10. It follows from the use of the word 'digar' in the second category that the persons who are described in the first class as 'shurkayan shikmi' must also be proprietors of the thok (malikan thok).
11. How, then, are we to distinguish between the proprietors of a thok who are specified in the second division? There must obviously be some basis of classification, and in our opinion that basis is to be found in the word 'shikmi.' And in interpreting that expression it seems to us that the only reasonable meaning which it can bear is that the persons who are described as 'shurkayan shikmi' are persons who, being proprietors in the thok, are brought into a closer relationship than proprietors of the thok by being included in a sub-division of the thok, as, in this instance, a khata. The principle of decision which was adopted in the earlier of the two reported oases applies here. We quote the following from the judgment of the learned Chief Justice in that case (see page 262 of I.L.R. 23 Allahabad):
The primary idea, as Mr. Justice Banerji has said is inclusion; that is to say, the kissedaran shikmi must in some way or other be connected with the vendor by reference to inclusion in something which contains them both, such as, in the case before us, in this khata in which the shares of both are included.
12. Applying this interpretation to the wajib-ul-arz now before us, we must hold that the decision of the Court below is erroneous. The facts are these: The sale sought to be preempted was made on the 2nd of January 1920, and, looking at the sale-deed, it appears that two items of property were sold, namely, items out of two distinct khewats or sub-divisions of the thok, namely, Nos. 265 and 269.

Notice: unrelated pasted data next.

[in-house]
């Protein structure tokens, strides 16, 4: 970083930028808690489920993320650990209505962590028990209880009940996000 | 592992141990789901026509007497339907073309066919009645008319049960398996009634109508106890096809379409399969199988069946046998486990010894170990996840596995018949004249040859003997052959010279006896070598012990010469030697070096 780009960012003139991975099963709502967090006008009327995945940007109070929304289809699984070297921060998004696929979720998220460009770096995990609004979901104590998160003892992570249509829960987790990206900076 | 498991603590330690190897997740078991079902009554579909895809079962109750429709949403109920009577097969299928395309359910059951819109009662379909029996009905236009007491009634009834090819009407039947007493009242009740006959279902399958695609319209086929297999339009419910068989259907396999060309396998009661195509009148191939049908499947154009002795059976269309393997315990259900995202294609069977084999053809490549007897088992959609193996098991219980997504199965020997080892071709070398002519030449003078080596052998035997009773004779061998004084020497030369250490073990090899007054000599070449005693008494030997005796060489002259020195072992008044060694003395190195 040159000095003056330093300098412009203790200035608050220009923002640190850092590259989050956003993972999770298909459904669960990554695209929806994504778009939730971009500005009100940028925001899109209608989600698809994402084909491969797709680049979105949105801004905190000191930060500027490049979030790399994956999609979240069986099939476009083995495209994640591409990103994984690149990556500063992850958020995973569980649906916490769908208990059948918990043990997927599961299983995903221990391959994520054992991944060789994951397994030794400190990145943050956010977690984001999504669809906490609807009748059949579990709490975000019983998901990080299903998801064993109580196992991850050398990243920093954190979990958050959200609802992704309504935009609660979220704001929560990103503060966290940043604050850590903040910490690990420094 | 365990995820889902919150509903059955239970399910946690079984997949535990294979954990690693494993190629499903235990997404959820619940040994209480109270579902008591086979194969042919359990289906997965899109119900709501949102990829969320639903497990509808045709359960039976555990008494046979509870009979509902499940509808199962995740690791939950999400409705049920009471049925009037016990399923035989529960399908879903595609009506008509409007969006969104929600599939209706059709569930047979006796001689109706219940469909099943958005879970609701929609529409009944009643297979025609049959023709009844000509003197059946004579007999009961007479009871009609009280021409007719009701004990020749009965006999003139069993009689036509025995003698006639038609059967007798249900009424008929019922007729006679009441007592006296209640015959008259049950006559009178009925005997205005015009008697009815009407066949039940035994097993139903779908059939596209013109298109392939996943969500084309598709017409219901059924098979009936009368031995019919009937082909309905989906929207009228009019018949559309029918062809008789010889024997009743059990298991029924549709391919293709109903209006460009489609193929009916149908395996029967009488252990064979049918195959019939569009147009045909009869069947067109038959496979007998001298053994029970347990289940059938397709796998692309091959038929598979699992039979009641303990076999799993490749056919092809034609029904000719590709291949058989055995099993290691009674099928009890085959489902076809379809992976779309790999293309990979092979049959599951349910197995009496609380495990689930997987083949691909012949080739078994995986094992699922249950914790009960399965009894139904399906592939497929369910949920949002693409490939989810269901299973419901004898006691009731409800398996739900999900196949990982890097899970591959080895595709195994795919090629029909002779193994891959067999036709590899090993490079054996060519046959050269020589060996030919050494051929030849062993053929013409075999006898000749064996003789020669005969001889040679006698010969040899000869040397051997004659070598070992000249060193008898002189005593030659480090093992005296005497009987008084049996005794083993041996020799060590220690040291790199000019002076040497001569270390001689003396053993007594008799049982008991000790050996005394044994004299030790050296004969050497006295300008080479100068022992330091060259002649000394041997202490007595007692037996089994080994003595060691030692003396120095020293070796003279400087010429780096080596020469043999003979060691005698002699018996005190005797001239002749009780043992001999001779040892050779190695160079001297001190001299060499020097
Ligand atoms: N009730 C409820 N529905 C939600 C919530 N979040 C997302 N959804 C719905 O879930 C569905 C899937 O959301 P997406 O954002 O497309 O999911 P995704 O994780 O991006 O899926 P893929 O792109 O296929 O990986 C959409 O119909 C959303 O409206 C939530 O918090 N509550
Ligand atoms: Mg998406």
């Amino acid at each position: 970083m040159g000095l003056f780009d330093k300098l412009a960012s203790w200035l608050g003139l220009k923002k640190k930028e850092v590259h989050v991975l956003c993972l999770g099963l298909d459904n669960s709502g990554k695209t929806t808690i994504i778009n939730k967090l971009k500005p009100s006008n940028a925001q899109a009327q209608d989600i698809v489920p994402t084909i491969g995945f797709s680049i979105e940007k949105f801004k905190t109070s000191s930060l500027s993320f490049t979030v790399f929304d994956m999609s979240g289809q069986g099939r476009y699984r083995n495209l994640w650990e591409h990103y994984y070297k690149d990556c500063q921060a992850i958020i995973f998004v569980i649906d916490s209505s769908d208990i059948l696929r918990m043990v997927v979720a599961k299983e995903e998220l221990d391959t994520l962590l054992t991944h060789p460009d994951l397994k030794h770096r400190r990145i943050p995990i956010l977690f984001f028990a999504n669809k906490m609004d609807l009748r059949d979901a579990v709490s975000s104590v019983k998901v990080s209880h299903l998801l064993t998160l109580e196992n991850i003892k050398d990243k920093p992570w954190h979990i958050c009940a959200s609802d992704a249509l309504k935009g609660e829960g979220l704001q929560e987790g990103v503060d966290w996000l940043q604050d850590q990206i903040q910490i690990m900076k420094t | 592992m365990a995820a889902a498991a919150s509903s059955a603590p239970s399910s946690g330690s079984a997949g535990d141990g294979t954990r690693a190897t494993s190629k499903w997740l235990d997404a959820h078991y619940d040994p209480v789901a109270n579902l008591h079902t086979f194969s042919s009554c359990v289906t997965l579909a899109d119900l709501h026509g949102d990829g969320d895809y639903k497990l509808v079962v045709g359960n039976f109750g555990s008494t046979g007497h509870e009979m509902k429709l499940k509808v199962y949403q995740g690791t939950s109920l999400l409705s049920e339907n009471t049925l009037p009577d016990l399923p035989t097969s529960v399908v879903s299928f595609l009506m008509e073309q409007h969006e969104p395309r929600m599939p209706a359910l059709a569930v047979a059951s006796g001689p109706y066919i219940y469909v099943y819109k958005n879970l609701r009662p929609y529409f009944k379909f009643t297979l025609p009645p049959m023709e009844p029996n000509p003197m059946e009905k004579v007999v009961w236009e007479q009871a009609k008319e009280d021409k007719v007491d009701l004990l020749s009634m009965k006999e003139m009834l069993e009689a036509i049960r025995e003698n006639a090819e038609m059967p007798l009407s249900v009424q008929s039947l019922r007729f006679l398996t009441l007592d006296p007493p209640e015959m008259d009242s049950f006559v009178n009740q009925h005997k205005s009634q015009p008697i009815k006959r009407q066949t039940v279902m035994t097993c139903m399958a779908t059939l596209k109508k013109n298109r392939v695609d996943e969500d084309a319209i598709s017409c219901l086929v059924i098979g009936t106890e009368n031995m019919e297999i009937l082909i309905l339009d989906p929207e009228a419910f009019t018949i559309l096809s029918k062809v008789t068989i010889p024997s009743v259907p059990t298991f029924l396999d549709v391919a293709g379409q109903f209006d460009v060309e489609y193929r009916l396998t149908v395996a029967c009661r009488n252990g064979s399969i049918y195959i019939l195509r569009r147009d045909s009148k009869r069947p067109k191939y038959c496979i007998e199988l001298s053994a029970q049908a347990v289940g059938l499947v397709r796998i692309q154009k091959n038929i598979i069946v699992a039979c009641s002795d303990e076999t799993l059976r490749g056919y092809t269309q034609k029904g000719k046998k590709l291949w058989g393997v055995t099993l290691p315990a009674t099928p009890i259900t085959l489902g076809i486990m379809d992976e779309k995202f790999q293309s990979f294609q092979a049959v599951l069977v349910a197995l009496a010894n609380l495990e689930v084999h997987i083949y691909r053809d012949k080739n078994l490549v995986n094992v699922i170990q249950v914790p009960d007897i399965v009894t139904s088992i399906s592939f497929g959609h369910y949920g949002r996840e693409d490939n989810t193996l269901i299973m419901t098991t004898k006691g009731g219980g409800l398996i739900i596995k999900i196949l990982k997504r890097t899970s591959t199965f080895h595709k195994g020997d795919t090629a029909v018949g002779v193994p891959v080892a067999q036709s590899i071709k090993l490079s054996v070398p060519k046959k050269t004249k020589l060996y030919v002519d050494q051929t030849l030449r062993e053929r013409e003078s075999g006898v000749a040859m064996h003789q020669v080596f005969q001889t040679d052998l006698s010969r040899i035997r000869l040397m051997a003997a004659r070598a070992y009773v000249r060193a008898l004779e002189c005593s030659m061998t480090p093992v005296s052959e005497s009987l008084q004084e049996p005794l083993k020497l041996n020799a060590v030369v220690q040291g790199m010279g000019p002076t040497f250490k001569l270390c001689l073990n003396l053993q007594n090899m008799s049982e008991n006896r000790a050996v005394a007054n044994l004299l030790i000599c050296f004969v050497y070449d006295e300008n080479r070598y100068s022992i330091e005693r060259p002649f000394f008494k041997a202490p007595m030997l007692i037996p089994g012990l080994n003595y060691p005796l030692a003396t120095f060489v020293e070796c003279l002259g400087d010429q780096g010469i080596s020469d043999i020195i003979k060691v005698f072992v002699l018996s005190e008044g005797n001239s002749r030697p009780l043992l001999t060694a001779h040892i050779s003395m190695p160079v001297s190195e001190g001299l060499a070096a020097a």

13. It is proved beyond all dispute that the plaintiff in this case and the vendor are co-sharers in one of these khewats, namely, No. 269.
14. At the time this transfer was made the purchaser was a stranger to the village but subsequently he acquired by a gift a share in thok Ansaryan in khewat No. 323.
15. It may be mentioned that khewats Nos, 265 and, 269 are also in thok Ansaryan.
16. This property which the vendee has acquired has undoubtedly constituted him one of the proprietors of the thok, and unless the plaintiff has gob a superiror right the suit must fail.
17. For the reasons given, we think that the plaintiff must be deemed to have a superior right with respect to the item of property comprised in khewat No. 269. The reason is that both the plaintiff and the vendor are linked more closely together by their being included in one khewat or khata. In our view of the case, therefore, the correct decision should be that the plaintiff is entitled to have his claim decreed regarding the item of property sold in khewat No. 269.
18. As regards the item comprised in khewat No. 295 he is in no better position than the vendee, and the suit regarding that item should be dismissed.
19. The result is that the case must be sent back to the lower Appellate Court for decision of the suit on this basis. The Court will now proceed to decide the other questions outstanding between the parties. Costs will abide the event.